If you’re in the transportation industry, there’s a good chance you’ve considered freight factoring as a means of improving your company’s financial circumstances. However, there’s a big difference between basic knowledge of freight factoring and using it to take your company to the next level.
In our ultimate guide to freight factoring, we provide all the information you need to make a more informed decision about freight factoring and its potential impact on your trucking business.
Freight factoring, also known as transportation factoring, is an efficient way to get paid on the loads you run today instead of waiting for 30+ days to receive payment. With fast and reliable access to cashflow, it’s easier to keep your business moving forward between payouts.
Without freight factoring, you’re at the mercy of slow-paying clients. Consider this: the trucking industry standard is 40 to 50 days for processing full payouts. If you can’t wait this long, freight factoring is your best option.
Before freight factoring gained popularity, many trucking companies were stuck with two options: relying on a bank loan or waiting for funds to reach their account.
While a bank loan may give access to funds sooner than waiting on payment from customers, the interest charges become a huge drawback for many businesses.
Waiting 30 days or more to receive payment means you’ll be missing out on crucial opportunities for growth. This also makes it more difficult to pay for expenses such as truck repairs, fuel, insurance, and payroll.
First-hand experience is the best way to understand the benefits of freight factoring. Once you have tried freight factoring you may realize that you can’t live without it.
As noted above, getting paid quickly in the transportation industry is not standard. It’s not out of the question to wait several months to receive payment in full. Invoice factoring allows you to submit invoices for same-day processing, giving you immediate access to funds.
Freight factoring works by both benefiting the trucking company and the factoring company. The trucking company is paid immediately, as opposed to waiting an indefinite period of time. Conversely, freight factoring companies receive a fee for “fronting” the money to the freight company.
Every good partnership is mutually beneficial, and that’s exactly what you get with freight factoring. Your business gains access to immediate funds for accounts receivable while the invoice factoring company receives a service fee.
There are many important factors to consider when choosing a factoring company, but one of the most important comes down to choosing between non-recourse or recourse freight factoring. There’s a big difference between the two, so making the right choice is critical to your short and long-term success.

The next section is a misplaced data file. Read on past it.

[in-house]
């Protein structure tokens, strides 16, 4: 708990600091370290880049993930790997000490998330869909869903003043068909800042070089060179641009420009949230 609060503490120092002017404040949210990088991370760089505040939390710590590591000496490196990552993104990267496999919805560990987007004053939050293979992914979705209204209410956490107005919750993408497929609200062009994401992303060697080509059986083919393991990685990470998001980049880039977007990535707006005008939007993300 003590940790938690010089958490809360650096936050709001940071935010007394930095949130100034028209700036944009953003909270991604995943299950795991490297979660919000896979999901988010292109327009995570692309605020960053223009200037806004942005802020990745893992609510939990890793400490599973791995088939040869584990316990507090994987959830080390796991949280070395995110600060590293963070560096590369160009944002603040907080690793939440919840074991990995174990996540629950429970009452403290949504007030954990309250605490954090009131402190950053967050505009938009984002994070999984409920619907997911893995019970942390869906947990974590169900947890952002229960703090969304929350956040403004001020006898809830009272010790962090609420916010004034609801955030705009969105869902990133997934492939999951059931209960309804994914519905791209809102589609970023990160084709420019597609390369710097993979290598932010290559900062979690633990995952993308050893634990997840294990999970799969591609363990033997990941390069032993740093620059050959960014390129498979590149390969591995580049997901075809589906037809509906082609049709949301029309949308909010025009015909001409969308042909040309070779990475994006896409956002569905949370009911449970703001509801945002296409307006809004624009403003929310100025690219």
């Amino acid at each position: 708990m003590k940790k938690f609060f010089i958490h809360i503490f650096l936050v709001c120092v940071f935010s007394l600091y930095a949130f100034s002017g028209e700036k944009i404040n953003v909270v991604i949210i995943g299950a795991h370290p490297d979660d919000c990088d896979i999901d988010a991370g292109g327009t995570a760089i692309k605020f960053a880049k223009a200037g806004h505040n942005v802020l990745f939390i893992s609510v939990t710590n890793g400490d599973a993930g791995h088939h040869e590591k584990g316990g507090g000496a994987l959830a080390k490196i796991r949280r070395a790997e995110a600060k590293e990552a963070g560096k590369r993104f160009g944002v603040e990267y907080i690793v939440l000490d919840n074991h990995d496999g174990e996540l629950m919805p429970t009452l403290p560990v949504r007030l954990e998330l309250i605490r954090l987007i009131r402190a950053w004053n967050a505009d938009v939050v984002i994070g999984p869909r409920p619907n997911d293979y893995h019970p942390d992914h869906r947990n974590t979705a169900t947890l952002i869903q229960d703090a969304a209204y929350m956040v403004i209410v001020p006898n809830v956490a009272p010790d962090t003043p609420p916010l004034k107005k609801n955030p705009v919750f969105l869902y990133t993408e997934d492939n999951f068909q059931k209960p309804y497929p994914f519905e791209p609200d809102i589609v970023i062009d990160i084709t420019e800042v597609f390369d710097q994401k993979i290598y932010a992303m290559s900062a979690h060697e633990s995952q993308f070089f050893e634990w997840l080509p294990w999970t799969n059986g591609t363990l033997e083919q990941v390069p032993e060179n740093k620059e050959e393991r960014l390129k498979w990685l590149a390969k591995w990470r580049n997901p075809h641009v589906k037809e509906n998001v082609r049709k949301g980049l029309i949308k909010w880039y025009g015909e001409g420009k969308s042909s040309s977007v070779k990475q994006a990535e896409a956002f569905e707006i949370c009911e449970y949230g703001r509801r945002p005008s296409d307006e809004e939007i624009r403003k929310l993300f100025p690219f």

Non-recourse factoring means that the factoring company will not collect from you if your customer fails to pay them back. While this sounds like a benefit to you, it’s often nothing more than how the offer is presented.
Simply put, non-recourse factoring is true in only the rarest of cases. For example, if a customer files for bankruptcy between the time you submit an invoice and when they’re due to pay the factoring company.
Factoring companies don’t stay in business by offering non-recourse arrangements. Every company will recourse you if your customer neglects to pay or pays them later than your agreed-upon terms.
Non-recourse freight factoring is too big of a risk for the factoring company. They must be able to collect from you if your customer fails to pay for any reason.
Tip: read the fine print of your factoring agreement to ensure that you understand what you’re agreeing to.
There’s no shortage of benefits of factoring for trucking businesses, and that’s why a growing number of them are going down this path. Before you decide in favor of freight factoring, it’s important to understand the benefits and the potential impact on your company.
One of the biggest challenges trucking companies face is a lack of cashflow. They do the work, as required by their customer, but don’t get paid for 30 days or more. This lack of cashflow makes it difficult to stay on top of expenses.
Through freight factoring, cashflow improves to ensure that you never slip behind on expenses and that you’re in a position to grow your company.
When compared to more traditional forms of financing, such as a bank loan, freight factoring is much more cost-effective and time-efficient. For example, you can submit an invoice today and receive funds by tomorrow.
With a loan, the application and approval process can take several weeks or longer. Loans also charge interest and other additional fees. With factoring, there is no interest involved, you simply pay one fee for your advance.
Collecting from customers is easier said than done. Not only is it time-consuming, but it can be awkward. And if your customer is delayed in paying you, it puts you in the difficult spot of attempting to collect.
With freight factoring, your invoice factoring company manages the collections process allowing you to focus on your business needs.